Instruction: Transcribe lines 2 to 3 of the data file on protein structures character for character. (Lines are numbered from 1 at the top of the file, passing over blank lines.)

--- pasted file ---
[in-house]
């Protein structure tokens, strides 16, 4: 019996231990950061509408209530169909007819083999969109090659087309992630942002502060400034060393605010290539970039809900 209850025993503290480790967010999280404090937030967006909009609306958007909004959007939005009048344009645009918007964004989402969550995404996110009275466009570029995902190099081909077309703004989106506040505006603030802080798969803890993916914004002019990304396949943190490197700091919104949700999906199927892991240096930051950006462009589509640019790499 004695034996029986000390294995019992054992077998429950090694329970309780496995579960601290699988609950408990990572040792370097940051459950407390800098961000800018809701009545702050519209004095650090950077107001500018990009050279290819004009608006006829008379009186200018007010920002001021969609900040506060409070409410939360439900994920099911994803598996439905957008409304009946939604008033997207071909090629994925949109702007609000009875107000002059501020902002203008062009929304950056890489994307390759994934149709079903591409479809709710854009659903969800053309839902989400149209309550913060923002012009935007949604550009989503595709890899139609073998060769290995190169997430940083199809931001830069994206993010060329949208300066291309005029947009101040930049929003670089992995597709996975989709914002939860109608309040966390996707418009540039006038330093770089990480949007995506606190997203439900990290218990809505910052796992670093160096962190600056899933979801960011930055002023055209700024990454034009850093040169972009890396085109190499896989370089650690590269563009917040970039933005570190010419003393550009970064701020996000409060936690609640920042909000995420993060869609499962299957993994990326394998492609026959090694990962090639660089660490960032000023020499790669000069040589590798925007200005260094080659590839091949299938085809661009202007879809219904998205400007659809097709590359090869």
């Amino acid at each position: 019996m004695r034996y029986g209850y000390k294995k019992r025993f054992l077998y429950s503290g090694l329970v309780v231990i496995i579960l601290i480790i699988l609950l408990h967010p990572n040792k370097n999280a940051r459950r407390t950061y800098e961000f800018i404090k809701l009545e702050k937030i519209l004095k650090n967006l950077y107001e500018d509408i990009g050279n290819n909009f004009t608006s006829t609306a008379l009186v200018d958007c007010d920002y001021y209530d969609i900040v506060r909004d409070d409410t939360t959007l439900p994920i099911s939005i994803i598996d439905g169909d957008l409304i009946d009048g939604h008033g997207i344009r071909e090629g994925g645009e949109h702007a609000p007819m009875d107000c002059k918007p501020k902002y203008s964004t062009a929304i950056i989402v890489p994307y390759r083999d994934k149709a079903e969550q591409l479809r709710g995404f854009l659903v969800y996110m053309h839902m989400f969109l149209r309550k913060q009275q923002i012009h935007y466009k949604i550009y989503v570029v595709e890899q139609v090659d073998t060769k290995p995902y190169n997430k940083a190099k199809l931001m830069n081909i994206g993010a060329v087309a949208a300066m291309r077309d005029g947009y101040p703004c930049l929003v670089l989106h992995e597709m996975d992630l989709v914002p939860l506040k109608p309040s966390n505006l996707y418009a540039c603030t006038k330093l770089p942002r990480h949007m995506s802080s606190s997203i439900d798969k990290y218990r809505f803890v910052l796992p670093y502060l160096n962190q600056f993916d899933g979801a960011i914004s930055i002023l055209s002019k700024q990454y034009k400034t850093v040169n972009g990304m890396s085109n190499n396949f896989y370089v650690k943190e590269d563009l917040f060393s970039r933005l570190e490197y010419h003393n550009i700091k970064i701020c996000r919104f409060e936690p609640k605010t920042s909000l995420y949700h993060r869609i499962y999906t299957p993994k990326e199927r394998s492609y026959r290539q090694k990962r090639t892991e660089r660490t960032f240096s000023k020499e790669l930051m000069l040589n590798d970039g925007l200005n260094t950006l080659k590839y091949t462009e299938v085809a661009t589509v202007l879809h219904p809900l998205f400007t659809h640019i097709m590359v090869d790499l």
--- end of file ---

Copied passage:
């Protein structure tokens, strides 16, 4: 019996231990950061509408209530169909007819083999969109090659087309992630942002502060400034060393605010290539970039809900 209850025993503290480790967010999280404090937030967006909009609306958007909004959007939005009048344009645009918007964004989402969550995404996110009275466009570029995902190099081909077309703004989106506040505006603030802080798969803890993916914004002019990304396949943190490197700091919104949700999906199927892991240096930051950006462009589509640019790499 004695034996029986000390294995019992054992077998429950090694329970309780496995579960601290699988609950408990990572040792370097940051459950407390800098961000800018809701009545702050519209004095650090950077107001500018990009050279290819004009608006006829008379009186200018007010920002001021969609900040506060409070409410939360439900994920099911994803598996439905957008409304009946939604008033997207071909090629994925949109702007609000009875107000002059501020902002203008062009929304950056890489994307390759994934149709079903591409479809709710854009659903969800053309839902989400149209309550913060923002012009935007949604550009989503595709890899139609073998060769290995190169997430940083199809931001830069994206993010060329949208300066291309005029947009101040930049929003670089992995597709996975989709914002939860109608309040966390996707418009540039006038330093770089990480949007995506606190997203439900990290218990809505910052796992670093160096962190600056899933979801960011930055002023055209700024990454034009850093040169972009890396085109190499896989370089650690590269563009917040970039933005570190010419003393550009970064701020996000409060936690609640920042909000995420993060869609499962299957993994990326394998492609026959090694990962090639660089660490960032000023020499790669000069040589590798925007200005260094080659590839091949299938085809661009202007879809219904998205400007659809097709590359090869």
């Amino acid at each position: 019996m004695r034996y029986g209850y000390k294995k019992r025993f054992l077998y429950s503290g090694l329970v309780v231990i496995i579960l601290i480790i699988l609950l408990h967010p990572n040792k370097n999280a940051r459950r407390t950061y800098e961000f800018i404090k809701l009545e702050k937030i519209l004095k650090n967006l950077y107001e500018d509408i990009g050279n290819n909009f004009t608006s006829t609306a008379l009186v200018d958007c007010d920002y001021y209530d969609i900040v506060r909004d409070d409410t939360t959007l439900p994920i099911s939005i994803i598996d439905g169909d957008l409304i009946d009048g939604h008033g997207i344009r071909e090629g994925g645009e949109h702007a609000p007819m009875d107000c002059k918007p501020k902002y203008s964004t062009a929304i950056i989402v890489p994307y390759r083999d994934k149709a079903e969550q591409l479809r709710g995404f854009l659903v969800y996110m053309h839902m989400f969109l149209r309550k913060q009275q923002i012009h935007y466009k949604i550009y989503v570029v595709e890899q139609v090659d073998t060769k290995p995902y190169n997430k940083a190099k199809l931001m830069n081909i994206g993010a060329v087309a949208a300066m291309r077309d005029g947009y101040p703004c930049l929003v670089l989106h992995e597709m996975d992630l989709v914002p939860l506040k109608p309040s966390n505006l996707y418009a540039c603030t006038k330093l770089p942002r990480h949007m995506s802080s606190s997203i439900d798969k990290y218990r809505f803890v910052l796992p670093y502060l160096n962190q600056f993916d899933g979801a960011i914004s930055i002023l055209s002019k700024q990454y034009k400034t850093v040169n972009g990304m890396s085109n190499n396949f896989y370089v650690k943190e590269d563009l917040f060393s970039r933005l570190e490197y010419h003393n550009i700091k970064i701020c996000r919104f409060e936690p609640k605010t920042s909000l995420y949700h993060r869609i499962y999906t299957p993994k990326e199927r394998s492609y026959r290539q090694k990962r090639t892991e660089r660490t960032f240096s000023k020499e790669l930051m000069l040589n590798d970039g925007l200005n260094t950006l080659k590839y091949t462009e299938v085809a661009t589509v202007l879809h219904p809900l998205f400007t659809h640019i097709m590359v090869d790499l």